Firstly, it is a technically perfect horror film (bar one exception, which I’ll come to in a moment). But more than that, it actually has a story. Like the film Jaws, you could just about take the monsters out of it and still have a fascinating tale about how humans treat each other. (And also how they treat animals — but again, more on that in a bit.)
Before I start eulogizing why it’s a technically perfect horror film, I want to deal with that exception I mentioned, because it’s a big exception.
Of all of the slasher-style horror films I’m aware of, The Texas Chainsaw Massacre is perhaps the least misogynistic. If that sounds like damning with faint praise, it sort of is. I want to get this out of the way at the beginning, because the way that women are treated in this film and others like it is something I could write a separate article on – and plenty of people much better informed on the subject already have. If you’re interested and would like to know more, reading either THIS or THIS about ‘monster misogyny’ in horror films might be a good start. Long story short: in this film the men are all killed quickly and we watch the women suffer (and suffer, and suffer).
This film also has a paraplegic character in a wheelchair, and a murderer who appears to be suffering from learning difficulties. I personally don’t have a problem with either – in fact I think all of the characters in this film are rounded, believable and even sympathetic to a certain extent – but I’d be interested to hear from anyone better informed about these issues than me.
But that said, disclaimers aside, if you judge a film by how much of an emotional reaction it induces (and I do), this one is, in every sense, a monster.
Its story might feel overfamiliar now, but that’s because the makers of Halloween, Friday The 13th, Nightmare on Elm Street, Scream, The Blair Witch Project and countless other horror films were both terrified and inspired by images of an enormous man wearing a mask made of human skin and wielding a chainsaw. This was the film that got there first. It became something of a text book.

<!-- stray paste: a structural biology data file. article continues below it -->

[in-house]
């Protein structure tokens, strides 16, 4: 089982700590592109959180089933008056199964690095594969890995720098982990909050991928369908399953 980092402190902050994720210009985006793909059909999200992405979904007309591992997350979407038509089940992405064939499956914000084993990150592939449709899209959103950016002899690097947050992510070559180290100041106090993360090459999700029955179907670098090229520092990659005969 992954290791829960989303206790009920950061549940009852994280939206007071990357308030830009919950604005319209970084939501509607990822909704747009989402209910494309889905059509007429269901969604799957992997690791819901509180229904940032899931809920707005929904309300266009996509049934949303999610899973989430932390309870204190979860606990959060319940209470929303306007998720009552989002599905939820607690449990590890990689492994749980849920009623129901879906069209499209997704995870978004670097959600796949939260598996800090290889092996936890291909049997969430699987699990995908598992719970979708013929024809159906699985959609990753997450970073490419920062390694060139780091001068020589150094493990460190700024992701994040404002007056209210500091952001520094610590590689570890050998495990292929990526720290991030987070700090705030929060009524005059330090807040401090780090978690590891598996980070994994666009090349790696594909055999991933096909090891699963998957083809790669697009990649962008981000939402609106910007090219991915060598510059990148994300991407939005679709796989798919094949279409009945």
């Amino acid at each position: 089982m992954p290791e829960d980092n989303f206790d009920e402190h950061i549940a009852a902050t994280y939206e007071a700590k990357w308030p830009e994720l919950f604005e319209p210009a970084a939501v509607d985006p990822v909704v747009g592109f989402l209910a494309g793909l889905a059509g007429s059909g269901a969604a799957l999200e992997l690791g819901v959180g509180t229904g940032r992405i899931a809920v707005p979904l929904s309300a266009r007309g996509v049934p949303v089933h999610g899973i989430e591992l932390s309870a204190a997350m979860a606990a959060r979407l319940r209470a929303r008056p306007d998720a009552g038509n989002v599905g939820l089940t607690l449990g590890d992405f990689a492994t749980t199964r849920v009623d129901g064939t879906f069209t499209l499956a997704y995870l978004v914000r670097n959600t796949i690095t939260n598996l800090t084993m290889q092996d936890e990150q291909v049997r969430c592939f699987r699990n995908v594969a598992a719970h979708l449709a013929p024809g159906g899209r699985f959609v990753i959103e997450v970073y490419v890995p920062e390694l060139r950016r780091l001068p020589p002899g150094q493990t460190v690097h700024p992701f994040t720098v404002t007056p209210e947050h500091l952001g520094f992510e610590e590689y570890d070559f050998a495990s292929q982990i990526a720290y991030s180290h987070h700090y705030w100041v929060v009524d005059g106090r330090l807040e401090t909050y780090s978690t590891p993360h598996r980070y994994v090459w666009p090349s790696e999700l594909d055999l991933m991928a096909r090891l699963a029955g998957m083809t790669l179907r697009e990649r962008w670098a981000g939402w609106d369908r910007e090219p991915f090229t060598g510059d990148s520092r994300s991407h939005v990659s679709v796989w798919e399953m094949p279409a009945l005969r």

And this is how it starts:
Right from the beginning it just piles on layer upon layer of glorious doom. It’s not based on a true story, but it was the first cult horror film to start with a title plate making the totally bogus suggestion that it was. And from this and the name of the film, already we know that the heroes are going to die. Or, at the very least, be unable to make complex origami.
We then see a van full of attractive looking teenagers, who remind me a little bit of the kids in Scooby Doo. They go to a cemetery that has recently had graves robbed, because two of them had a grandfather buried there.
And then we get bad omen after bad omen. A drunk man at the ceremony warning that “I see things!” A horoscope with “Saturn in retrograde”, promising “you may find yourself asking – is this real? Pinch yourself, and you’ll find that it is”. Then a very strange hitchhiker who attacks one of the group. Eventually, they run low on petrol.
And I would say “you can guess the rest”. But if that was true, I wouldn’t be eulogizing it.
Everything in the cinematography is perfectly designed to make you uncomfortable. Unsettling camera angles that give you the feeling something sinister is watching. Suggestions, but only suggestions, of something very dark and nasty around the corner. And there is no musical score in this film: just weird, otherworldly noises.
But actually… this is the easy part of any horror film. Setting up a stall, and saying, “We’re going to show you something really terrifying.”
Fine, we say, but you better deliver.
And my oh my, do they deliver.
Hearing a gasoline generator in the middle of nowhere, two of the young protagonists approach a nearby house to ask to borrow some gas for their van. And that is when we first meet the man with the chainsaw. Readers, meet Leatherface. Leatherface, readers.